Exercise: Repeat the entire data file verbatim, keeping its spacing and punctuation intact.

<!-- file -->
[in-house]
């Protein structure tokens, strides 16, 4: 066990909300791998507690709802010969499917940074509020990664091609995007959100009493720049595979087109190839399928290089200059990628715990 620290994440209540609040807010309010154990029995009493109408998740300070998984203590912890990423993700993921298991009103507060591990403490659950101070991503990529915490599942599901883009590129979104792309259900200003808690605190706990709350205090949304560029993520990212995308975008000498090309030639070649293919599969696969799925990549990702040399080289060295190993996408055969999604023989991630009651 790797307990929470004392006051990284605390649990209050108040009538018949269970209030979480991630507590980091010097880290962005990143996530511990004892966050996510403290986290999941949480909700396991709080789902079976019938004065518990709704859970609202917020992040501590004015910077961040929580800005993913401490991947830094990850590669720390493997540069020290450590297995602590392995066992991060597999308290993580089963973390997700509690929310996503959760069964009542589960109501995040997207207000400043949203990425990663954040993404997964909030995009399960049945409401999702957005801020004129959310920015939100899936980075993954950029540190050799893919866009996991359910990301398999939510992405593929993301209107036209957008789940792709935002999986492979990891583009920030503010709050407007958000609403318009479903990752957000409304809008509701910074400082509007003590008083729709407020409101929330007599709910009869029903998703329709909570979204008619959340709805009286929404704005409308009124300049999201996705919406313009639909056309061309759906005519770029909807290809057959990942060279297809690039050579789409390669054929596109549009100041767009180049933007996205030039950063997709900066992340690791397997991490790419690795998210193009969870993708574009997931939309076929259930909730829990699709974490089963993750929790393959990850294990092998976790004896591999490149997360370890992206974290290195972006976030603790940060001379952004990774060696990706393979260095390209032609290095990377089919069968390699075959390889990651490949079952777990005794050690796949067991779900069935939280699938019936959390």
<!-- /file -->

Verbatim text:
[in-house]
């Protein structure tokens, strides 16, 4: 066990909300791998507690709802010969499917940074509020990664091609995007959100009493720049595979087109190839399928290089200059990628715990 620290994440209540609040807010309010154990029995009493109408998740300070998984203590912890990423993700993921298991009103507060591990403490659950101070991503990529915490599942599901883009590129979104792309259900200003808690605190706990709350205090949304560029993520990212995308975008000498090309030639070649293919599969696969799925990549990702040399080289060295190993996408055969999604023989991630009651 790797307990929470004392006051990284605390649990209050108040009538018949269970209030979480991630507590980091010097880290962005990143996530511990004892966050996510403290986290999941949480909700396991709080789902079976019938004065518990709704859970609202917020992040501590004015910077961040929580800005993913401490991947830094990850590669720390493997540069020290450590297995602590392995066992991060597999308290993580089963973390997700509690929310996503959760069964009542589960109501995040997207207000400043949203990425990663954040993404997964909030995009399960049945409401999702957005801020004129959310920015939100899936980075993954950029540190050799893919866009996991359910990301398999939510992405593929993301209107036209957008789940792709935002999986492979990891583009920030503010709050407007958000609403318009479903990752957000409304809008509701910074400082509007003590008083729709407020409101929330007599709910009869029903998703329709909570979204008619959340709805009286929404704005409308009124300049999201996705919406313009639909056309061309759906005519770029909807290809057959990942060279297809690039050579789409390669054929596109549009100041767009180049933007996205030039950063997709900066992340690791397997991490790419690795998210193009969870993708574009997931939309076929259930909730829990699709974490089963993750929790393959990850294990092998976790004896591999490149997360370890992206974290290195972006976030603790940060001379952004990774060696990706393979260095390209032609290095990377089919069968390699075959390889990651490949079952777990005794050690796949067991779900069935939280699938019936959390």